My photographic journey began when my dad handed me a film camera for my 7th birthday.
Along the way, there was a lengthy detour in the newspaper business, with photography relegated to fits and starts between gigs as an editor and writer.
That all changed in 2009, when the Great Recession forced me into the ranks of the unemployed. So I picked up my camera and off I went.
There quickly followed a photo book, "Wisconsin Barns," a stint teaching photography, time in the commercial photo world, and the opportunity and freedom to explore the artform.
With influences like Ansel Adams, Edward Weston, David Plowden and Sam Abel, I set out on the journey of developing my own "voice."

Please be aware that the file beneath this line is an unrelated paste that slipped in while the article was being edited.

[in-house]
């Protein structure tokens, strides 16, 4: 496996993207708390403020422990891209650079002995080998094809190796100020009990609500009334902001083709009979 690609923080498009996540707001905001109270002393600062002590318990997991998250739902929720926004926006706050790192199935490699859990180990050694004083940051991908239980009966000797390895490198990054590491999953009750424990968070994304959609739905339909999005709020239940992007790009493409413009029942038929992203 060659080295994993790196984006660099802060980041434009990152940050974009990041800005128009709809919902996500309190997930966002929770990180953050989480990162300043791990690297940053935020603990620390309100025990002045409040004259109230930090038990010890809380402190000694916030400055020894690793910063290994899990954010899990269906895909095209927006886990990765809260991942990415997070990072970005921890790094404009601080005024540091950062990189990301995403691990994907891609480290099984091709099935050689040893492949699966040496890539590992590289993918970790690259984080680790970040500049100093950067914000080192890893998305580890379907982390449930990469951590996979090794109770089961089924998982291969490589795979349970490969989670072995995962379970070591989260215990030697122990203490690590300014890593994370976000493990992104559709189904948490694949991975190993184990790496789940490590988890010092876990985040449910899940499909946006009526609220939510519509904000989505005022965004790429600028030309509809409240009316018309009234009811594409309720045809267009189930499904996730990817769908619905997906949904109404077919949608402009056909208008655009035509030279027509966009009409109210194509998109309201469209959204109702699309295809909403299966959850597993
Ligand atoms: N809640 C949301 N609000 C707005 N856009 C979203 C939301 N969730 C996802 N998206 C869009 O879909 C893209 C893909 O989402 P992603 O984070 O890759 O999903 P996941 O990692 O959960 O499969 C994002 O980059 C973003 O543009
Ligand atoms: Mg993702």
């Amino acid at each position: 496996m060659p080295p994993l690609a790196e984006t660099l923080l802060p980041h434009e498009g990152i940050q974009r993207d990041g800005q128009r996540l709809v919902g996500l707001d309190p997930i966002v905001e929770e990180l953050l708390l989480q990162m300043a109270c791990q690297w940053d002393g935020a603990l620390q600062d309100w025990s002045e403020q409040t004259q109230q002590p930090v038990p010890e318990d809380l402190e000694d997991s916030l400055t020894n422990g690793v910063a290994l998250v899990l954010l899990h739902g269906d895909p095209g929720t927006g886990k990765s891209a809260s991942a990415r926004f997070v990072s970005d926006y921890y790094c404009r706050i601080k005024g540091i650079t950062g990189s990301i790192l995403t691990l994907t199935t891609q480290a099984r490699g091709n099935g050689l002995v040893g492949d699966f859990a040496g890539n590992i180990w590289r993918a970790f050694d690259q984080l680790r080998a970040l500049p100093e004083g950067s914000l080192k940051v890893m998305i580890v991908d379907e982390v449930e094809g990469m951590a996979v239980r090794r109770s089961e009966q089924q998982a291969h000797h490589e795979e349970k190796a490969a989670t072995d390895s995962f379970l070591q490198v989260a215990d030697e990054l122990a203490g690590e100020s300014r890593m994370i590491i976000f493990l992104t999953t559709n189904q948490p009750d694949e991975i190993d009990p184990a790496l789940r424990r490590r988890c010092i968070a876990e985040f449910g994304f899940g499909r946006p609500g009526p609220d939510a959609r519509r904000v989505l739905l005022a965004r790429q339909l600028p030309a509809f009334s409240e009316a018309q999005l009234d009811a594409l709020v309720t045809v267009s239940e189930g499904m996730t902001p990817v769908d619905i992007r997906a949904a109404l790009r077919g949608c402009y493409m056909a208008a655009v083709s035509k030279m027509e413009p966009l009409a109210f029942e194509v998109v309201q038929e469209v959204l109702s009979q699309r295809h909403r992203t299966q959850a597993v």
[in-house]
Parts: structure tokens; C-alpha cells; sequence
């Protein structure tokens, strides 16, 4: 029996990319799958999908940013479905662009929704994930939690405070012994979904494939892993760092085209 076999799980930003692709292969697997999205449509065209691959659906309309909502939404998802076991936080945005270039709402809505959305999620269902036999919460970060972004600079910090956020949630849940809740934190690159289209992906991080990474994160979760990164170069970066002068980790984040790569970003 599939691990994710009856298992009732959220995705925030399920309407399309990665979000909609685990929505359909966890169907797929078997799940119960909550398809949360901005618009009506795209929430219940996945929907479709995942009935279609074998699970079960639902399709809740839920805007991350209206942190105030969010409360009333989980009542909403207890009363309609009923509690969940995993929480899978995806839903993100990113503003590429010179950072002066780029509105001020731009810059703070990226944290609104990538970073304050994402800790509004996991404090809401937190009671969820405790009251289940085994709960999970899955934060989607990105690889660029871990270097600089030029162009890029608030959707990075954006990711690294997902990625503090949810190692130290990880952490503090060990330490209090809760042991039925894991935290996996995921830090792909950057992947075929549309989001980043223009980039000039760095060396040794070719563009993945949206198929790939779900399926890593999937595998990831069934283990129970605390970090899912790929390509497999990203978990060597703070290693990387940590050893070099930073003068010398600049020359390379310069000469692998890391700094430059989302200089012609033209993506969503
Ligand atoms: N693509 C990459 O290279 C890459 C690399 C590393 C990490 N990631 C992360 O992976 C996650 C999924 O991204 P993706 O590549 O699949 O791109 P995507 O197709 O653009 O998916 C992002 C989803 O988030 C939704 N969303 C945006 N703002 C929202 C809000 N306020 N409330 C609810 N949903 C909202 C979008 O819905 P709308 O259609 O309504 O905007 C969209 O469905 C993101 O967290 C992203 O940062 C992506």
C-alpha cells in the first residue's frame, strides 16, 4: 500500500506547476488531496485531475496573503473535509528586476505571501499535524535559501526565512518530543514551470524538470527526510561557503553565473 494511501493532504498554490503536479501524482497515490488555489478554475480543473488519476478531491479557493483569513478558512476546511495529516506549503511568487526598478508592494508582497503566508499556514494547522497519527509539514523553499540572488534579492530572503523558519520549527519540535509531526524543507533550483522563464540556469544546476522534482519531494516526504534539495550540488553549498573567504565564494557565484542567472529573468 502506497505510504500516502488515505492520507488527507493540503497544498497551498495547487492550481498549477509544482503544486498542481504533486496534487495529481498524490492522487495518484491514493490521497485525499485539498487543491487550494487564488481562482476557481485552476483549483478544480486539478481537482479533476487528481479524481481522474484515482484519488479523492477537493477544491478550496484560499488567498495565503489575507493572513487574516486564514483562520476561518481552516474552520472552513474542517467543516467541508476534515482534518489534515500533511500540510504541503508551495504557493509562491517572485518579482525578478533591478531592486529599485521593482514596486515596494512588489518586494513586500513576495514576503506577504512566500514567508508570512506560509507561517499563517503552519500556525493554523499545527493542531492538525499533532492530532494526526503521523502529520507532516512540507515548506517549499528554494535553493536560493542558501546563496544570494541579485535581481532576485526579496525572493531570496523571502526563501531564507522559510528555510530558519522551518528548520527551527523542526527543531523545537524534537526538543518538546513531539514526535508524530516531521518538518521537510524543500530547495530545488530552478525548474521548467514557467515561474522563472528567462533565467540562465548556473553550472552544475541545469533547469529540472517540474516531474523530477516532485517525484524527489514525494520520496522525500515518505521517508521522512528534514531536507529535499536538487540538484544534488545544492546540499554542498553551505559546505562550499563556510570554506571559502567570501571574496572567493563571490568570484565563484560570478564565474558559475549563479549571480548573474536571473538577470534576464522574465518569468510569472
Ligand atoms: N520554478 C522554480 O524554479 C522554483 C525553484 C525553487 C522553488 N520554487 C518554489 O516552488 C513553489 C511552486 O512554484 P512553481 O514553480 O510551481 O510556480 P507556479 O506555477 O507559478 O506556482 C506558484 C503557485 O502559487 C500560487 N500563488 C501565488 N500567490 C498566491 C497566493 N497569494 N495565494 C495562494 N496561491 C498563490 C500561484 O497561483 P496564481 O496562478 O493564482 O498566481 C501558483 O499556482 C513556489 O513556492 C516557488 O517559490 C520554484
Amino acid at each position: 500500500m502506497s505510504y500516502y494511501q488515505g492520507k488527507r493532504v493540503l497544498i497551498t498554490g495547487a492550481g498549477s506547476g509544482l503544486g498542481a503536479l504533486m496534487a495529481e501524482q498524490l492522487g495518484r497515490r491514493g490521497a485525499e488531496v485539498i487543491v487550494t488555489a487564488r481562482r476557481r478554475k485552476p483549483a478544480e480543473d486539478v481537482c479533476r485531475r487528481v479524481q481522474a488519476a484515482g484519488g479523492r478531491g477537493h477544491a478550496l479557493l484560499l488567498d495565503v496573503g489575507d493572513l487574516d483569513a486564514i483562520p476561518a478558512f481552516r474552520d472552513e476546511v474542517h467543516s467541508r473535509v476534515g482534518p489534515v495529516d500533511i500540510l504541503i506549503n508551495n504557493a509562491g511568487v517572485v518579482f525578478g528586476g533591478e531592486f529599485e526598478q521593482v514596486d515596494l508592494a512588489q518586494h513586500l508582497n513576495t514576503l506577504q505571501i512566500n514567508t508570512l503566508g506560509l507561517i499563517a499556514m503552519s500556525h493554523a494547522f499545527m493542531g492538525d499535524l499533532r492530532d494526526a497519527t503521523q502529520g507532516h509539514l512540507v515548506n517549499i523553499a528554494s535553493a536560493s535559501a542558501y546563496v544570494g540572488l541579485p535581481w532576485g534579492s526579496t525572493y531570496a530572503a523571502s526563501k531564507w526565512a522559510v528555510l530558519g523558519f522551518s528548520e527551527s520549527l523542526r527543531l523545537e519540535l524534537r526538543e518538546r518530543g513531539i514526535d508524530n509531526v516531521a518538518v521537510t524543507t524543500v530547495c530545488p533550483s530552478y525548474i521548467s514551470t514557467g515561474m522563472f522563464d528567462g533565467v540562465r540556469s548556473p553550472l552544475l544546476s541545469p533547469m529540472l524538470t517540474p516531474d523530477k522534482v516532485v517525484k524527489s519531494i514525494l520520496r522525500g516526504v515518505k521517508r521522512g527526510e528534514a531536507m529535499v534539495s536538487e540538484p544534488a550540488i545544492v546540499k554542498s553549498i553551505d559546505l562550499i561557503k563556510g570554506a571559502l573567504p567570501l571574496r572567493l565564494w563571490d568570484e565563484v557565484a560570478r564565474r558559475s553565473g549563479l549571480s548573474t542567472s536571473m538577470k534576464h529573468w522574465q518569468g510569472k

I quickly realized--and continue to believe--that the camera is an amazing tool; it can give you exactly what it sees, or it can give you what you see. And what I see as a photographer is never what the camera sees.
My vision is based on my personal experiences; what I see in the work of others, the shapes and textures that attract me, even the feelings of the places in which I exist; that can be at home or in a far off local like Paris.
Adams called that visualization; using the camera to produce your vision.
That's what I try to bring to every image that I make and to each picture I offer on this website: a unique view of my world.